Bacterial DNA is implicated in the inflammatory response to delivery of DNA/DOTAP to mouse lungs.

McLachlan G, Stevenson BJ, Davidson DJ, Porteous DJ

Gene Therapy

Gene Ther. 2000 Mar;7(5):384-92.

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Phase 1 clinical trials of liposome-mediated gene therapy for cystic fibrosis have been completed and in all cases the expression level achieved has been low and transient. Clearly, improvements in the efficiency of gene transfer are required.

It is now being recognised that delivery of high doses of DNA/liposomes to the mouse airway epithelium can achieve reproducible evidence of transgene, but is often associated with an unacceptable level of inflammation/ toxicity.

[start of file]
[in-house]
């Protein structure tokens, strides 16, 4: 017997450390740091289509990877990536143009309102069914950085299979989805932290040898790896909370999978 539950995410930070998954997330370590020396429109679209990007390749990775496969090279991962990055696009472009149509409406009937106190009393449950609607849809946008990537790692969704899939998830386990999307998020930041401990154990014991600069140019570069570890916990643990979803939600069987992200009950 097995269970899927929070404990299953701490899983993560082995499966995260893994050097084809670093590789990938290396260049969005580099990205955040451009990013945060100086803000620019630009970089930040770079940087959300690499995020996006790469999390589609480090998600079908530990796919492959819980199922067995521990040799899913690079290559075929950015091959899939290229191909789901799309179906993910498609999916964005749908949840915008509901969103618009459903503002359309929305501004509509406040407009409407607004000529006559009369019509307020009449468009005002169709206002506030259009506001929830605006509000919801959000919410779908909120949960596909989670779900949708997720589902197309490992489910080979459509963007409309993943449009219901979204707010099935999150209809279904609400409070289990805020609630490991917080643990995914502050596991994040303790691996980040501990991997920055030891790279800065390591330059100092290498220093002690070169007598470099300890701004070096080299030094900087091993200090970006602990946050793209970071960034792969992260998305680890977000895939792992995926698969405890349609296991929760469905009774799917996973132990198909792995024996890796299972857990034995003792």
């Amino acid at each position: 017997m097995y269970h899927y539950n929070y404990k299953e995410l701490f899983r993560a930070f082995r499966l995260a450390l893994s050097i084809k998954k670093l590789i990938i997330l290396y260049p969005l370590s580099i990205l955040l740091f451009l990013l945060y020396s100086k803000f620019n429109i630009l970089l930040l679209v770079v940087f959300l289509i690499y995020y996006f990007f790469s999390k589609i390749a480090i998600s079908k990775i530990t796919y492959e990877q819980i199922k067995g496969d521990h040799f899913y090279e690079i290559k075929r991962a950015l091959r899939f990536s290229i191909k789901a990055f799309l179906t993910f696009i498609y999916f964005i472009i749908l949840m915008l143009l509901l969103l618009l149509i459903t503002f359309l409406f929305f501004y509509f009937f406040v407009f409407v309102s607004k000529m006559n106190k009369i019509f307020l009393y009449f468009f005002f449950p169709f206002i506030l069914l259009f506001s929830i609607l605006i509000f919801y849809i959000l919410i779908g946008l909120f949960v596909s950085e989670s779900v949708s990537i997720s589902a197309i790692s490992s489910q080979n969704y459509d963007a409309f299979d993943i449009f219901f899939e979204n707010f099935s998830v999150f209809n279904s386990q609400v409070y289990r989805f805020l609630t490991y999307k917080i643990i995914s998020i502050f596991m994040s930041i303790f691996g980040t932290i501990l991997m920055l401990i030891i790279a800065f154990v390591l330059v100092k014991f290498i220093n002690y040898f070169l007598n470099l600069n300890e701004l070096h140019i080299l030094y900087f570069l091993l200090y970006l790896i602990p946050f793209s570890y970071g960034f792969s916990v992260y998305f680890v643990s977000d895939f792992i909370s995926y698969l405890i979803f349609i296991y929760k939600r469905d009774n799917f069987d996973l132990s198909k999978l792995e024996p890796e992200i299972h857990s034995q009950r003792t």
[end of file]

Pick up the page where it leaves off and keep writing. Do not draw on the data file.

It has recently been shown that instillation of bacterial DNA causes inflammation in the lower respiratory tract of rodents. The increased number and unmethylated status of CpG motifs, particularly when present in a particular base context, was identified as an important factor in this response. It was suggested that the immune system recognises this molecular pattern as 'foreign' thus activating appropriate immune responses.

We have found that methylation of DNA decreases the level of several inflammatory cytokines in lavage fluid and surprisingly has a differential effect on expression of the plasmids pCMV CFTR-int6ab and pCMV CAT which only differ in the actual transcription cassette.

The severe lung pathology observed did not show a corresponding decrease with methylation suggesting that these cytokines are not the only contributors to the toxicity/inflammation observed. 

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